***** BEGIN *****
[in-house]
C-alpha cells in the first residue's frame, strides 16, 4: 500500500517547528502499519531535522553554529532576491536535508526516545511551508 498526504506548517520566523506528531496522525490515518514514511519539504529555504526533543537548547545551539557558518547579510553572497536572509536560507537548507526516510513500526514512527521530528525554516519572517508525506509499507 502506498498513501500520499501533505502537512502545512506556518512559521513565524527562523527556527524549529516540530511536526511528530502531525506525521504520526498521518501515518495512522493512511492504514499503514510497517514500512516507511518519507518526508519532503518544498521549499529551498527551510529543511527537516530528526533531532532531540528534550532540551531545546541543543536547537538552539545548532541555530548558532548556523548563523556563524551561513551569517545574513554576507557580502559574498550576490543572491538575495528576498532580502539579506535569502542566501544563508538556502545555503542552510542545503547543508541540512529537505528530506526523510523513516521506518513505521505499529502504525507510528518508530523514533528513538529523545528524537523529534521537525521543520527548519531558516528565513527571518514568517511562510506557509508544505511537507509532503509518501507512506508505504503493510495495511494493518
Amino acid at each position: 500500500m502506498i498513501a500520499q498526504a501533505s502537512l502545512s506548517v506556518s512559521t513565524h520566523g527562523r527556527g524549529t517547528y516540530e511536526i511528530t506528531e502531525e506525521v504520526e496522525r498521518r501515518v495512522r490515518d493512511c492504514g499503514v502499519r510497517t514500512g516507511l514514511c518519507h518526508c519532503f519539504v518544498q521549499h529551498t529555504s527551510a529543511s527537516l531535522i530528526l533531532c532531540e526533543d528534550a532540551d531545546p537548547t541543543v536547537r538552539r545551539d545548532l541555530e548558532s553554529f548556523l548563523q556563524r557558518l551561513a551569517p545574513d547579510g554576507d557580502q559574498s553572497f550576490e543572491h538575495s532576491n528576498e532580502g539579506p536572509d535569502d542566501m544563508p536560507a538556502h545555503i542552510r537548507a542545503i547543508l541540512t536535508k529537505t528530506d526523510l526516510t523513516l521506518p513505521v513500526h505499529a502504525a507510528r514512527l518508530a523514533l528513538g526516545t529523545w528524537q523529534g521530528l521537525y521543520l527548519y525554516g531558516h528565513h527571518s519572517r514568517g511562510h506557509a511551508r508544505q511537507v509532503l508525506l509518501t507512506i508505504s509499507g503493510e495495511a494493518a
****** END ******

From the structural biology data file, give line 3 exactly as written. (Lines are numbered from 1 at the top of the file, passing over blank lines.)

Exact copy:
Amino acid at each position: 500500500m502506498i498513501a500520499q498526504a501533505s502537512l502545512s506548517v506556518s512559521t513565524h520566523g527562523r527556527g524549529t517547528y516540530e511536526i511528530t506528531e502531525e506525521v504520526e496522525r498521518r501515518v495512522r490515518d493512511c492504514g499503514v502499519r510497517t514500512g516507511l514514511c518519507h518526508c519532503f519539504v518544498q521549499h529551498t529555504s527551510a529543511s527537516l531535522i530528526l533531532c532531540e526533543d528534550a532540551d531545546p537548547t541543543v536547537r538552539r545551539d545548532l541555530e548558532s553554529f548556523l548563523q556563524r557558518l551561513a551569517p545574513d547579510g554576507d557580502q559574498s553572497f550576490e543572491h538575495s532576491n528576498e532580502g539579506p536572509d535569502d542566501m544563508p536560507a538556502h545555503i542552510r537548507a542545503i547543508l541540512t536535508k529537505t528530506d526523510l526516510t523513516l521506518p513505521v513500526h505499529a502504525a507510528r514512527l518508530a523514533l528513538g526516545t529523545w528524537q523529534g521530528l521537525y521543520l527548519y525554516g531558516h528565513h527571518s519572517r514568517g511562510h506557509a511551508r508544505q511537507v509532503l508525506l509518501t507512506i508505504s509499507g503493510e495495511a494493518a